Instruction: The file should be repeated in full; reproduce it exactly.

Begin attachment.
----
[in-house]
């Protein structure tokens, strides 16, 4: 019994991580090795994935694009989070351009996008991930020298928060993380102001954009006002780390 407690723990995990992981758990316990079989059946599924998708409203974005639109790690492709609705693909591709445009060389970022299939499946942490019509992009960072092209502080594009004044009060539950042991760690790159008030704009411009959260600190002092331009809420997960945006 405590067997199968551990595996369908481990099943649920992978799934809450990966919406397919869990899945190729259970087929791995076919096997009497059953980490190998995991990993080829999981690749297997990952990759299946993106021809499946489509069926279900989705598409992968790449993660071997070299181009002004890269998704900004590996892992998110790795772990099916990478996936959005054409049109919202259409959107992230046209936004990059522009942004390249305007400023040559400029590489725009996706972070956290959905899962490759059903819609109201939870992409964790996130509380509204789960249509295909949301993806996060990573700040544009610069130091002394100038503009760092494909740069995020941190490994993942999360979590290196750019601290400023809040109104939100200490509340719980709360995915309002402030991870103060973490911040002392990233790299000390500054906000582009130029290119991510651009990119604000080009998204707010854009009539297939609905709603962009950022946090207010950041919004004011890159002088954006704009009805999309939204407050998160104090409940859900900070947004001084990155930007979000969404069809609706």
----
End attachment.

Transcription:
[in-house]
């Protein structure tokens, strides 16, 4: 019994991580090795994935694009989070351009996008991930020298928060993380102001954009006002780390 407690723990995990992981758990316990079989059946599924998708409203974005639109790690492709609705693909591709445009060389970022299939499946942490019509992009960072092209502080594009004044009060539950042991760690790159008030704009411009959260600190002092331009809420997960945006 405590067997199968551990595996369908481990099943649920992978799934809450990966919406397919869990899945190729259970087929791995076919096997009497059953980490190998995991990993080829999981690749297997990952990759299946993106021809499946489509069926279900989705598409992968790449993660071997070299181009002004890269998704900004590996892992998110790795772990099916990478996936959005054409049109919202259409959107992230046209936004990059522009942004390249305007400023040559400029590489725009996706972070956290959905899962490759059903819609109201939870992409964790996130509380509204789960249509295909949301993806996060990573700040544009610069130091002394100038503009760092494909740069995020941190490994993942999360979590290196750019601290400023809040109104939100200490509340719980709360995915309002402030991870103060973490911040002392990233790299000390500054906000582009130029290119991510651009990119604000080009998204707010854009009539297939609905709603962009950022946090207010950041919004004011890159002088954006704009009805999309939204407050998160104090409940859900900070947004001084990155930007979000969404069809609706």